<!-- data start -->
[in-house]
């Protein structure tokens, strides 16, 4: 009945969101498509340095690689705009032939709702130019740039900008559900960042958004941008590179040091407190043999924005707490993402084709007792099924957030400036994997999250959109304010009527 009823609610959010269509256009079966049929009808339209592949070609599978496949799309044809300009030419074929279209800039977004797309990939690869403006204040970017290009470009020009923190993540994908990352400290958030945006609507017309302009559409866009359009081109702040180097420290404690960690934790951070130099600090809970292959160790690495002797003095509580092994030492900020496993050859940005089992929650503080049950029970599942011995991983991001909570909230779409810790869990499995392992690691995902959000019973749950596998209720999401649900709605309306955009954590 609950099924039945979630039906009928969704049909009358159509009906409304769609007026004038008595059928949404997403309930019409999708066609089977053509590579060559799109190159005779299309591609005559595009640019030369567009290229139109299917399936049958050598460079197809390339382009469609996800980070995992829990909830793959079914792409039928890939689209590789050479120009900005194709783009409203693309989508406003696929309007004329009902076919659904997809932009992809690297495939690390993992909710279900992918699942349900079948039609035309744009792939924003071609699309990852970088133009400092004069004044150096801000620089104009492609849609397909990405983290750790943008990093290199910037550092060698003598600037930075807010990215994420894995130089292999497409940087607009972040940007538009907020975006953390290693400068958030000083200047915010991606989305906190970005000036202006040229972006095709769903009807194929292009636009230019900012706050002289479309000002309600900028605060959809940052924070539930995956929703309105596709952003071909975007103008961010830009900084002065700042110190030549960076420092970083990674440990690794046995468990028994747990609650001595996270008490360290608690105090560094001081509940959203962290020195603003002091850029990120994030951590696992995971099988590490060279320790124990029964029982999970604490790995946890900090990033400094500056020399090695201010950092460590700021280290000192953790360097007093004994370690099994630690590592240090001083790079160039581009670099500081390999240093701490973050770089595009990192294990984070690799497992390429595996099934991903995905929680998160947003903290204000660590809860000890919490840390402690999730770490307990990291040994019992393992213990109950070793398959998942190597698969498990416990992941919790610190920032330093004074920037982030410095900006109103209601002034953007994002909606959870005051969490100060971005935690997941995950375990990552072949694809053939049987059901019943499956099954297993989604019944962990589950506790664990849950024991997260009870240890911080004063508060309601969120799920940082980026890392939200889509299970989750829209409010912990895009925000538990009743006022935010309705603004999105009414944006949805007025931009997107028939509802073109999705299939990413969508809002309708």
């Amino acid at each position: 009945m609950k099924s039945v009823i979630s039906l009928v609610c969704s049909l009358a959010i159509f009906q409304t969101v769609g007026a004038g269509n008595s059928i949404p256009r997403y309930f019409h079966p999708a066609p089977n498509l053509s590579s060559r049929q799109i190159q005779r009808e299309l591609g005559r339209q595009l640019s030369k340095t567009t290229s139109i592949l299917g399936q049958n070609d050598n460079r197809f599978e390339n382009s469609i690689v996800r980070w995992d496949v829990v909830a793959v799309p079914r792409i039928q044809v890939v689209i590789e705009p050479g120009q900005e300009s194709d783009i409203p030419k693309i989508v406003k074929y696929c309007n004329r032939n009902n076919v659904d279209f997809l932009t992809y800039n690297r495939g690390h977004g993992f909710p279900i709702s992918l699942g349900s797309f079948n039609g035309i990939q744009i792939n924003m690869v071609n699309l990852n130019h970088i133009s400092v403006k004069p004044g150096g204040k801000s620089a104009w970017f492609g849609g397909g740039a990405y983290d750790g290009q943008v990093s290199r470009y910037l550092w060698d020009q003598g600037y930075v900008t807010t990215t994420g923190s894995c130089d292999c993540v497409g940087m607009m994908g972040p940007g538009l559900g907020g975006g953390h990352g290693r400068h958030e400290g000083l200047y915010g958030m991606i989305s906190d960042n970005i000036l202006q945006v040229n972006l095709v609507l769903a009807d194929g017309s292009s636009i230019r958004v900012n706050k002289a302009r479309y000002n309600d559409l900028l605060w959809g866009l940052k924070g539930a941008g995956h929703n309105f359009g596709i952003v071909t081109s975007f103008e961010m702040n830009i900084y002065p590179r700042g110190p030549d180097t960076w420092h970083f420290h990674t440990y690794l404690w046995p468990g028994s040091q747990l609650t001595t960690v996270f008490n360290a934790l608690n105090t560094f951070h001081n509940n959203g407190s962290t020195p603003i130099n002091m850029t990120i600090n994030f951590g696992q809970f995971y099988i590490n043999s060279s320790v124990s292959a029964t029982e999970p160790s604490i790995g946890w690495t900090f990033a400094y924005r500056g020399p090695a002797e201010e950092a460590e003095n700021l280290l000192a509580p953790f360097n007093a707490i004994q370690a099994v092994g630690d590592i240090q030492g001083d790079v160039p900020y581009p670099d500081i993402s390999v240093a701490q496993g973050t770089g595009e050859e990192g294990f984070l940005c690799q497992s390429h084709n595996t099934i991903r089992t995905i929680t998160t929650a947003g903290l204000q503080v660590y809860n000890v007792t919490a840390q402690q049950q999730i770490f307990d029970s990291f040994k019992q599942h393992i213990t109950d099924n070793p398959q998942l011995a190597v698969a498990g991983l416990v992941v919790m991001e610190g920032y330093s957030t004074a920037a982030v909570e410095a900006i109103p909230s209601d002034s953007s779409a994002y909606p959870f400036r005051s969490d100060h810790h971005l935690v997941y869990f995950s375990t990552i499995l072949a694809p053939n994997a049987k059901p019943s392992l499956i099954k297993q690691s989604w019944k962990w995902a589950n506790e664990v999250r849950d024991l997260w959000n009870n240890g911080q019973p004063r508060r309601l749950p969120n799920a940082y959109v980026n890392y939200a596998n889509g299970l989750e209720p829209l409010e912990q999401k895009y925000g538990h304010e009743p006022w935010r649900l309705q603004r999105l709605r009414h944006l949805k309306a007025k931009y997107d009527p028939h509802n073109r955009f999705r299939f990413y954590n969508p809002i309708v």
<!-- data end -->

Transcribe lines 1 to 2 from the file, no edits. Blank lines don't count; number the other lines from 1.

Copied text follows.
[in-house]
């Protein structure tokens, strides 16, 4: 009945969101498509340095690689705009032939709702130019740039900008559900960042958004941008590179040091407190043999924005707490993402084709007792099924957030400036994997999250959109304010009527 009823609610959010269509256009079966049929009808339209592949070609599978496949799309044809300009030419074929279209800039977004797309990939690869403006204040970017290009470009020009923190993540994908990352400290958030945006609507017309302009559409866009359009081109702040180097420290404690960690934790951070130099600090809970292959160790690495002797003095509580092994030492900020496993050859940005089992929650503080049950029970599942011995991983991001909570909230779409810790869990499995392992690691995902959000019973749950596998209720999401649900709605309306955009954590 609950099924039945979630039906009928969704049909009358159509009906409304769609007026004038008595059928949404997403309930019409999708066609089977053509590579060559799109190159005779299309591609005559595009640019030369567009290229139109299917399936049958050598460079197809390339382009469609996800980070995992829990909830793959079914792409039928890939689209590789050479120009900005194709783009409203693309989508406003696929309007004329009902076919659904997809932009992809690297495939690390993992909710279900992918699942349900079948039609035309744009792939924003071609699309990852970088133009400092004069004044150096801000620089104009492609849609397909990405983290750790943008990093290199910037550092060698003598600037930075807010990215994420894995130089292999497409940087607009972040940007538009907020975006953390290693400068958030000083200047915010991606989305906190970005000036202006040229972006095709769903009807194929292009636009230019900012706050002289479309000002309600900028605060959809940052924070539930995956929703309105596709952003071909975007103008961010830009900084002065700042110190030549960076420092970083990674440990690794046995468990028994747990609650001595996270008490360290608690105090560094001081509940959203962290020195603003002091850029990120994030951590696992995971099988590490060279320790124990029964029982999970604490790995946890900090990033400094500056020399090695201010950092460590700021280290000192953790360097007093004994370690099994630690590592240090001083790079160039581009670099500081390999240093701490973050770089595009990192294990984070690799497992390429595996099934991903995905929680998160947003903290204000660590809860000890919490840390402690999730770490307990990291040994019992393992213990109950070793398959998942190597698969498990416990992941919790610190920032330093004074920037982030410095900006109103209601002034953007994002909606959870005051969490100060971005935690997941995950375990990552072949694809053939049987059901019943499956099954297993989604019944962990589950506790664990849950024991997260009870240890911080004063508060309601969120799920940082980026890392939200889509299970989750829209409010912990895009925000538990009743006022935010309705603004999105009414944006949805007025931009997107028939509802073109999705299939990413969508809002309708």